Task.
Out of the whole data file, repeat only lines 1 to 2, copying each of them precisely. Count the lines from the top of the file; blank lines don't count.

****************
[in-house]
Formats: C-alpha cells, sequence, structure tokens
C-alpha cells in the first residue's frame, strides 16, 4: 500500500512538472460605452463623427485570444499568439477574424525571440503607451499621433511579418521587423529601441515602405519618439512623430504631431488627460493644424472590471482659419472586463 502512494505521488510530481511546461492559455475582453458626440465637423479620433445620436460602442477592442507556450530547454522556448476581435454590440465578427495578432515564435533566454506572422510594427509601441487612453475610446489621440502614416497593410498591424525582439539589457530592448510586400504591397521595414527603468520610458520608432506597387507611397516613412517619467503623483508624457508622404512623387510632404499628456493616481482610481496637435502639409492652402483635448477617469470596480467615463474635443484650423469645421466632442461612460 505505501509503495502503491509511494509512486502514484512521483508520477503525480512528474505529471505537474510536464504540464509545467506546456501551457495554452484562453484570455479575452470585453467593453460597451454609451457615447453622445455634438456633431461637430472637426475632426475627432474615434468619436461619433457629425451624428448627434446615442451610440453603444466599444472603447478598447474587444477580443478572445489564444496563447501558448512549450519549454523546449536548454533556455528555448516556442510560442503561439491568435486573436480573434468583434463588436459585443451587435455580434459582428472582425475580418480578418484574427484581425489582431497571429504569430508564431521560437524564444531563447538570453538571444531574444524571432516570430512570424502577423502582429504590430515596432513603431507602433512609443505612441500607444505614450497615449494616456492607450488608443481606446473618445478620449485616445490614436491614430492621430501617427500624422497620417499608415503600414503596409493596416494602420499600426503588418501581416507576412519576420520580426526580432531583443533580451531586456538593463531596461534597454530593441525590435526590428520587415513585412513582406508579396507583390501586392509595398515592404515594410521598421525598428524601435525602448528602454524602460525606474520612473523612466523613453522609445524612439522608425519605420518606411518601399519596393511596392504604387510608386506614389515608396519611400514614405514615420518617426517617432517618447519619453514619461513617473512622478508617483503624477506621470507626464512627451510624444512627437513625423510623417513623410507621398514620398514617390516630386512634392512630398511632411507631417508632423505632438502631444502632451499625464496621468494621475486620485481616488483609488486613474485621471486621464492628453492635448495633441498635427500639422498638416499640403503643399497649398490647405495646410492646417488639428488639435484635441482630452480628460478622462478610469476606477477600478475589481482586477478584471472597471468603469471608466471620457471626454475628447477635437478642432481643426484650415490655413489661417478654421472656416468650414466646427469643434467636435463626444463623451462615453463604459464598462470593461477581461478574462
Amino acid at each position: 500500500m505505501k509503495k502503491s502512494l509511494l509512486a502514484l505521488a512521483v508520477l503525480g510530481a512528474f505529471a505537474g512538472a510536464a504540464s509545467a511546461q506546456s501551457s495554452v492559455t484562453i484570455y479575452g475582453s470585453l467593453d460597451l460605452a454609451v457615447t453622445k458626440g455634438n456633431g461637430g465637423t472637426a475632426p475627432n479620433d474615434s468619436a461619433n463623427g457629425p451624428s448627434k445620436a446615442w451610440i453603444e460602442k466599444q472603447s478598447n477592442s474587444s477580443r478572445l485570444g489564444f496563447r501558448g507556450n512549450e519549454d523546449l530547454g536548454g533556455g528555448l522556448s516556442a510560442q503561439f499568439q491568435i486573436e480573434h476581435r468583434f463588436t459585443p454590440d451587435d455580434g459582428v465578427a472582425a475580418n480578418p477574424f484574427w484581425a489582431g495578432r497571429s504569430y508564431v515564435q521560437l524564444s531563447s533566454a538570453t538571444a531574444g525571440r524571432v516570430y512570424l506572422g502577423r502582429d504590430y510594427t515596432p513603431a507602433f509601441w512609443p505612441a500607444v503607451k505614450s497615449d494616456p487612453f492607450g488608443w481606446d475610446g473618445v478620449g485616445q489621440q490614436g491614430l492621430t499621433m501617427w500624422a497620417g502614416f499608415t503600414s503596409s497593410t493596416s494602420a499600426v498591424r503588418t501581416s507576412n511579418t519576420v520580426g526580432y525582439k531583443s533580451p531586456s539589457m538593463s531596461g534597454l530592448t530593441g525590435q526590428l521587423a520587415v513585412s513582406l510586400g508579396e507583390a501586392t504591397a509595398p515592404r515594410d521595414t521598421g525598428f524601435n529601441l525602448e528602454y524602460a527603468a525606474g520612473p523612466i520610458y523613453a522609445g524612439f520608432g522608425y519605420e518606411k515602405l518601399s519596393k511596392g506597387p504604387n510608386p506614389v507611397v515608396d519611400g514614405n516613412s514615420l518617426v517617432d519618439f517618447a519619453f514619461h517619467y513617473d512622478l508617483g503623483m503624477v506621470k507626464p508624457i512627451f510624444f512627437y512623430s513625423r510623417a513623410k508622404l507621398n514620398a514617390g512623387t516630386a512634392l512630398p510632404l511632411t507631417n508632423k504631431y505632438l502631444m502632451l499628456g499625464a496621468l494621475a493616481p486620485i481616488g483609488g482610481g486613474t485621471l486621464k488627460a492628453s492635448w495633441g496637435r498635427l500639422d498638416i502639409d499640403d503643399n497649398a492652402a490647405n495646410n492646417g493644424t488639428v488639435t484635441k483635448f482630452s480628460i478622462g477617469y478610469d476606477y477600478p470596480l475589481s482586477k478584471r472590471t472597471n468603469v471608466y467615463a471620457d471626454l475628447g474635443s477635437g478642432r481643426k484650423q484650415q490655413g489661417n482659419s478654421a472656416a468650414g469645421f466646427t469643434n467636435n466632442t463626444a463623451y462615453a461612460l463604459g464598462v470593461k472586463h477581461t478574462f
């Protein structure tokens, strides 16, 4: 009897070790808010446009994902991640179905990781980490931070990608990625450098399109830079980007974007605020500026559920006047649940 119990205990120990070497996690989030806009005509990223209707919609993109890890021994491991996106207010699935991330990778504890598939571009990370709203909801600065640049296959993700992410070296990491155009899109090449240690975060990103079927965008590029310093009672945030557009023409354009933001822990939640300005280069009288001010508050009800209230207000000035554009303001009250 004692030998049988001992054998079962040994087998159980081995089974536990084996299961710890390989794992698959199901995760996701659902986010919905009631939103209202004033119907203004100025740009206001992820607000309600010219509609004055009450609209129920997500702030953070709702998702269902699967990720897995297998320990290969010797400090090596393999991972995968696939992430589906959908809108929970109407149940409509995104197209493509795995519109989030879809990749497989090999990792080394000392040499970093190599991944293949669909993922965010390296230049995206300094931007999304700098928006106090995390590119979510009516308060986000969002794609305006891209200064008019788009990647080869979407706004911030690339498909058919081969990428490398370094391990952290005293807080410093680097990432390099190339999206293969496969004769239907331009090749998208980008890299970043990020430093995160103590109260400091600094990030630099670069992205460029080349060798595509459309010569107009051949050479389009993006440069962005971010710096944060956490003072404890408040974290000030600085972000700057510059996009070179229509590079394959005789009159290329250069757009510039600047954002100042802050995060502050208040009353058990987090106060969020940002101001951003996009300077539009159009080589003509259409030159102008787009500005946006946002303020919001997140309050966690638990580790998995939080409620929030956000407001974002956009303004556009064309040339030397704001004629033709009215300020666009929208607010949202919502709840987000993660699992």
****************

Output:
[in-house]
Formats: C-alpha cells, sequence, structure tokens